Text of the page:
Once-mystical places known only by a handful of intrepid travellers, some of the world’s most serene destination are now social media stars.
Or, more accurately, the backdrop to the selfies of the people who think they’re stars.
And as formerly pristine bucket-list locations become packed with people and discarded plastic, Australians are being urged to look elsewhere for their next holiday spot.
Travel publisher Fodor’s annual list of travel destinations to reconsider reveals the darker side of mass tourism.
Among the places on this year’s ‘No List’ are some of Australia’s favourite holiday spots.
Every year, more than one million Australians slip into their Bintang singlets, boardies and thongs and hop on a plane to Bali.
Known for its volcanic mountains, stunning beaches, nightlife and yoga retreats, it’s no wonder the island is Indonesia’s most visited.
But that’s exactly why we shouldn’t go there any more.
The island has suffered so much over-tourism in recent years that the government is drafting a tourist tax of about $15 to go toward environmental recovery and the preservation of Balinese culture.
In 2017, the government declared a ‘garbage emergency’ over the amount of plastic and rubbish washing up on shorelines.
More than three million kilograms of waste is left on the island every day, with only 60 per cent of it ending up in landfills, according to the Bali Environment Agency.
Luxury villas and golf resorts are also crippling Bali’s groundwater supply, diverting most of it away from locals and farmers to wealthy tourists staying in expensive hotels.
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Good morning, Ubud! ☕️ :::: I’m a huge fan of morning routines. They set the pace for the day! In Bali, my favorite mornings kick off with a good workout, a dip in the pool, and a cup of coffee while I think about my goals & organize my plans for the day! What’s your go-to morning routine? :::: #Balimornings #Ubud #Bali #BeautifulDestinations #TLPicks
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The island has taken steps to combat its waste problem by banning single-use plastics, as well as pledging to reduce marine plastic waste by 70 per cent by 2025.
But waste isn’t the only issue plaguing Bali – ignorant tourists have been known to abuse alcohol and disrespect the local culture by visiting Hindu sites wearing nothing but bathers.
Mass tourism has also caused a boom in drug trafficking, which carries the death penalty in Indonesia, as well as a rise in prostitution and human trafficking, which exposes vulnerable Balinese women to sexual exploitation.
Cambodia’s ancient Angkor Wat temple complex is the largest religious monument in the world.
The site was originally built in the early 12th century as a symbol of the king’s devotion to the Hindu god Vishnu, but was later converted into a Buddhist temple.
The grand complex features a series of stone towers, statues, galleries, chambers, porches and courtyards protected by a five-kilometre moat.
After standing for more than 900 years, the UNESCO World Heritage Site is starting to cripple under the weight of hordes of tourists.
Steps that were once easy to walk on are now slippery, worn down over time by the relentless footsteps of visitors.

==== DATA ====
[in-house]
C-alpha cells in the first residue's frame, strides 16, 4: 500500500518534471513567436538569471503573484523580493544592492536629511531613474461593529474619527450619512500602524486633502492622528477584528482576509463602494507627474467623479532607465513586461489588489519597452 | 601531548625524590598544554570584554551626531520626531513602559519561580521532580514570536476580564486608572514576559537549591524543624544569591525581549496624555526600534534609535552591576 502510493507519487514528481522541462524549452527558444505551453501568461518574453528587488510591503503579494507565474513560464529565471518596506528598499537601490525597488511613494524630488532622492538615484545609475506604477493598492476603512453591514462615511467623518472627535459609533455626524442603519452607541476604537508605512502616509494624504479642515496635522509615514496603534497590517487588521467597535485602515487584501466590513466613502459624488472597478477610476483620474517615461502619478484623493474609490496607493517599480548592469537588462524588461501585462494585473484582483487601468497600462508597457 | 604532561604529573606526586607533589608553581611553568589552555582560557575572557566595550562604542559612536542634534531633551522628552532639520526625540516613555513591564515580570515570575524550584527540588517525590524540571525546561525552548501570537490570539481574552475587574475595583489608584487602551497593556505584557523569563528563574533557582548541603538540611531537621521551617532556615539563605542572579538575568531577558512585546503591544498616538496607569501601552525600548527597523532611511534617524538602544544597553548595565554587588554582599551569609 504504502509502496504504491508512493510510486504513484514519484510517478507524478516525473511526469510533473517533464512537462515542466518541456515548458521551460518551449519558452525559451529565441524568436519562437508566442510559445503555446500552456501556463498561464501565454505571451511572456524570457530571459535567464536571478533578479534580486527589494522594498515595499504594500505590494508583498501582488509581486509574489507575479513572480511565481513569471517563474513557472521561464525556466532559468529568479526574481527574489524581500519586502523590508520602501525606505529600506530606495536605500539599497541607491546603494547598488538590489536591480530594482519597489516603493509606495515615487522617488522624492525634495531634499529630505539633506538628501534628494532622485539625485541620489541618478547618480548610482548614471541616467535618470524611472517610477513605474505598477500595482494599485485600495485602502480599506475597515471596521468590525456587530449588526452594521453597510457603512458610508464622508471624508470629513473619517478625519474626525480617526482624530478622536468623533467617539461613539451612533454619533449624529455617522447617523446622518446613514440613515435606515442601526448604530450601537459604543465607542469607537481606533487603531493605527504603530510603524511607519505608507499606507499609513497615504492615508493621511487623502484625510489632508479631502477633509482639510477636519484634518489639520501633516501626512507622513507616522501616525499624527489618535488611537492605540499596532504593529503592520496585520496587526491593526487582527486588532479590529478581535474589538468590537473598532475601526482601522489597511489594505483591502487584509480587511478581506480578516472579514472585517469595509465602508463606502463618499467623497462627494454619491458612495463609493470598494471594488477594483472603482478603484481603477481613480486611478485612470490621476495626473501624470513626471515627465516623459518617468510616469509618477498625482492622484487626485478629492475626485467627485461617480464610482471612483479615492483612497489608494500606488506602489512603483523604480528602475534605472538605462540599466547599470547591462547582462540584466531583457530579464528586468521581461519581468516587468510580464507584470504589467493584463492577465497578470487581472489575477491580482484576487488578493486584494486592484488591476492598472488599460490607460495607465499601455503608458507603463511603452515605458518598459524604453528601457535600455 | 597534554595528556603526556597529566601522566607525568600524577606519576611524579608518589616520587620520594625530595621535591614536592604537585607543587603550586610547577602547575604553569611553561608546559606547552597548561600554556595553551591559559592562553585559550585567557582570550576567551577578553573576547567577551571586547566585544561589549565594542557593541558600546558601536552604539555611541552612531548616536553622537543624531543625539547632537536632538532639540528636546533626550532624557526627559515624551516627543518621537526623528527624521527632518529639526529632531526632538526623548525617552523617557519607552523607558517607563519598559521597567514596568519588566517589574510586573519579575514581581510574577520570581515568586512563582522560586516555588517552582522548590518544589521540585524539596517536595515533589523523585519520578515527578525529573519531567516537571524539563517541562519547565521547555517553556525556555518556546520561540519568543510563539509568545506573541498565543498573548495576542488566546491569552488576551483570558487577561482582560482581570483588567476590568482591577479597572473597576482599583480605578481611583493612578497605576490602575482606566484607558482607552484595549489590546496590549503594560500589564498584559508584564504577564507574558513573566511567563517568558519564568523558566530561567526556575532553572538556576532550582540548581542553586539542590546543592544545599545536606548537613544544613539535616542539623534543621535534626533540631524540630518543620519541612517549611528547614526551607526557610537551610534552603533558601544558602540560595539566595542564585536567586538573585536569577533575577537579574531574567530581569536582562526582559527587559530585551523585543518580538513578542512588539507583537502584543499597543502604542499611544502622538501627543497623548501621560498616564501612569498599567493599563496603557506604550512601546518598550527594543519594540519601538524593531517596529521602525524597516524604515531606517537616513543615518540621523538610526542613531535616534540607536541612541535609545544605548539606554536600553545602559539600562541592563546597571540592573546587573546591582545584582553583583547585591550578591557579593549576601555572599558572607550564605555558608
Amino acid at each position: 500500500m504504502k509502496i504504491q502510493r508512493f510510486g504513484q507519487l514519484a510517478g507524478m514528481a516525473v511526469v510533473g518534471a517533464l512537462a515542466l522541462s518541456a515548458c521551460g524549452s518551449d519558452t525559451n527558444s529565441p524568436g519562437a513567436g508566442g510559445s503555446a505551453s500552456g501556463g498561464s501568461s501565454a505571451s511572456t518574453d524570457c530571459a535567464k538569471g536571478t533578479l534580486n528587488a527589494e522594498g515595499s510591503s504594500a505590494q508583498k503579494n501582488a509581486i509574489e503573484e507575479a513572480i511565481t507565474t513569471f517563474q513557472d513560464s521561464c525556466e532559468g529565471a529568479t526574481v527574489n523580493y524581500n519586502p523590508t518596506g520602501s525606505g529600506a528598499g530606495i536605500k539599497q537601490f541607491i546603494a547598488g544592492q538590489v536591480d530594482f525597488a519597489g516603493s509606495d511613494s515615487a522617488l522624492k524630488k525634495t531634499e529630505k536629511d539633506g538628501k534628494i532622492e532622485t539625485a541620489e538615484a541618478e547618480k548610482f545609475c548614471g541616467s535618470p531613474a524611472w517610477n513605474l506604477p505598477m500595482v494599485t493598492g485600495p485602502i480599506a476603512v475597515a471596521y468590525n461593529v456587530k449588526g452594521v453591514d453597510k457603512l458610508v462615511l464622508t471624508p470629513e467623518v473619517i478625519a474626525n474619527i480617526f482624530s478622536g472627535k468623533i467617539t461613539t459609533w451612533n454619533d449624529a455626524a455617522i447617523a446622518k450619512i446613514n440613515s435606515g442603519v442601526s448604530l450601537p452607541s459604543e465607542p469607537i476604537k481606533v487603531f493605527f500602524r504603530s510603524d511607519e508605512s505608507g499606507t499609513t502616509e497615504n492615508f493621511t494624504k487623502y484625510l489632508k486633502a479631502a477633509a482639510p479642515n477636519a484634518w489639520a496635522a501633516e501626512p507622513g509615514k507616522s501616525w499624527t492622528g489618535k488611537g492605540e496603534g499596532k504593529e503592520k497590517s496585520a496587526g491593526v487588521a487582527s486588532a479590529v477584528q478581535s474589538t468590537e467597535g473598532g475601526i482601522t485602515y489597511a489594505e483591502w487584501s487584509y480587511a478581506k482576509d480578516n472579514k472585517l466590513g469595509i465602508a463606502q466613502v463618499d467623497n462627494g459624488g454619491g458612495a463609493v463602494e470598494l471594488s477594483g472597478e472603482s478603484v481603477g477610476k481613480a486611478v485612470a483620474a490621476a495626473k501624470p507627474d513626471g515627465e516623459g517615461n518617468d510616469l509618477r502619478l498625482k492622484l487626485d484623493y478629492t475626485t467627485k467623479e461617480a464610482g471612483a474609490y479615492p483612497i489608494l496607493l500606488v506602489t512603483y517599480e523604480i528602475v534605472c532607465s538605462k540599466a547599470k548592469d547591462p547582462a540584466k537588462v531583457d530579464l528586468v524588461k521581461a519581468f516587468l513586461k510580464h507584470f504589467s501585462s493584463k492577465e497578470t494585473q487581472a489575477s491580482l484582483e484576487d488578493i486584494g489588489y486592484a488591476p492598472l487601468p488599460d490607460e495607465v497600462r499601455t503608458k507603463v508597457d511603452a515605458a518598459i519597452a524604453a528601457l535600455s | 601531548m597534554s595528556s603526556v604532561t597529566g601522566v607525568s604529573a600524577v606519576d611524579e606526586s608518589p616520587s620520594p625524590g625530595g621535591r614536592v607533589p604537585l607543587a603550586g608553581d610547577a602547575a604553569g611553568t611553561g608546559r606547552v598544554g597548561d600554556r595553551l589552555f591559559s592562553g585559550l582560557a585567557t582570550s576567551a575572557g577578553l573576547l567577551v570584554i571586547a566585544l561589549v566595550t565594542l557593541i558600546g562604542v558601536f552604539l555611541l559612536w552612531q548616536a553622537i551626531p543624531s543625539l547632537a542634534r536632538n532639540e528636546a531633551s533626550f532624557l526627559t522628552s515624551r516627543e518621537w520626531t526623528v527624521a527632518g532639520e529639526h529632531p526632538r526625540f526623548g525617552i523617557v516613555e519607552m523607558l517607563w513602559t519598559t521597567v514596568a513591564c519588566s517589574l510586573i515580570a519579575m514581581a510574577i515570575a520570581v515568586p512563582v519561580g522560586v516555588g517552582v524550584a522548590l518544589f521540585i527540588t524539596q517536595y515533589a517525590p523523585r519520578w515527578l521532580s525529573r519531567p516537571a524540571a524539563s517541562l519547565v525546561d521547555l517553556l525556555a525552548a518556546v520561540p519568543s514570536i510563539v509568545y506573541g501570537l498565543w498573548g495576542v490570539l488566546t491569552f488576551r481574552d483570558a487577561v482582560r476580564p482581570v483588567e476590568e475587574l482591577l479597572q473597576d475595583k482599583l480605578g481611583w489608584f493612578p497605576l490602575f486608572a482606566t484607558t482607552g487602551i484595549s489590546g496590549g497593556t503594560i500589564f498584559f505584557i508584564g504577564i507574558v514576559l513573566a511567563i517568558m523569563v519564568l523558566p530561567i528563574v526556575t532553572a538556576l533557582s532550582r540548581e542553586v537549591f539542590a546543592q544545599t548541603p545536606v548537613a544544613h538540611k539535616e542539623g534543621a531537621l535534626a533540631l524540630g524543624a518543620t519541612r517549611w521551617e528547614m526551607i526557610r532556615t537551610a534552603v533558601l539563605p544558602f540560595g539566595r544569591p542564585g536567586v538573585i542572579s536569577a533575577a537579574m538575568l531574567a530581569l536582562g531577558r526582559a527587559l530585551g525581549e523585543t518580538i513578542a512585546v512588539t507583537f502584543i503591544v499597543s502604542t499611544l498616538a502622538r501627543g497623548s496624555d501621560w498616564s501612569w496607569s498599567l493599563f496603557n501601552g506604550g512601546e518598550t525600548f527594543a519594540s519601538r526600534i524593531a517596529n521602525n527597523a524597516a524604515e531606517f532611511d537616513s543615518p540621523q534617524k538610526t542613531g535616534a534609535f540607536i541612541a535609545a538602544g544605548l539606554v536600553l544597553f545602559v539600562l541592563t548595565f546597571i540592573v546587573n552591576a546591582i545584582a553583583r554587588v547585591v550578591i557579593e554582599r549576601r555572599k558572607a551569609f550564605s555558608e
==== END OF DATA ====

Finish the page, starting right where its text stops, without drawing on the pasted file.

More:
Bas-relief sculptures have also been eroded by the hands of tourists touching them. They might soon be placed behind glass to prevent further damage, and wooden staircases might be constructed to stop tourists from treading on the old stone steps.
Angkor Wat’s tourist agency is so concerned about the future of the temples that it has limited the number of visitors allowed at the top of popular sunset spot Phnom Bakheng Hill to 300.
Like Bali, water supply is another big issue.
Drought and tourism are exacerbating a water shortage in the Siem Reap area.
This year, four Olympic-sized swimming pools’ worth of water was drained from Angkor Wat’s moat.
Indonesia’s Komodo Island, home to more than 4000 wild Komodo dragons, is on the edge of closing due to mass tourism.
Authorities had initially planned to close the island for one year from January, but decided against it after the environment minister said the dragons were not under threat by human interference.
The Indonesian government is keeping a close eye on the UNESCO World Heritage Site, where visitors have been known to feed the venomous dragons without permission.
If tourism becomes too much to handle, the government might introduce a tourist tax or membership fee.
It is also considering capping the number of visitors allowed on the island.
Tourist attractions that need to stop
Say goodbye to elephant riding because the harmful practice is on the way out.
Demand for elephant rides in countries such as Thailand has opened up opportunities for corruption and animal cruelty to flourish among locals eager to make a dollar.
While the elephants might look calm when people are riding them, the truth is cruel methods have been used to make them behave that way.
Wild baby elephants are tortured with whips, chains and relentless exercise to completely break their spirits in a process known as “the crush”.
These conditions create stress and exhaustion for the highly intelligent animals.
Researchers from Intrepid Travel and World Animal Protection found more than 1300 animals suffering in terrible conditions across 118 elephant venues.
Many were taken from the wild as babies, separated from their families, abused with sharp hooks, chained up at night and refused good nutrition.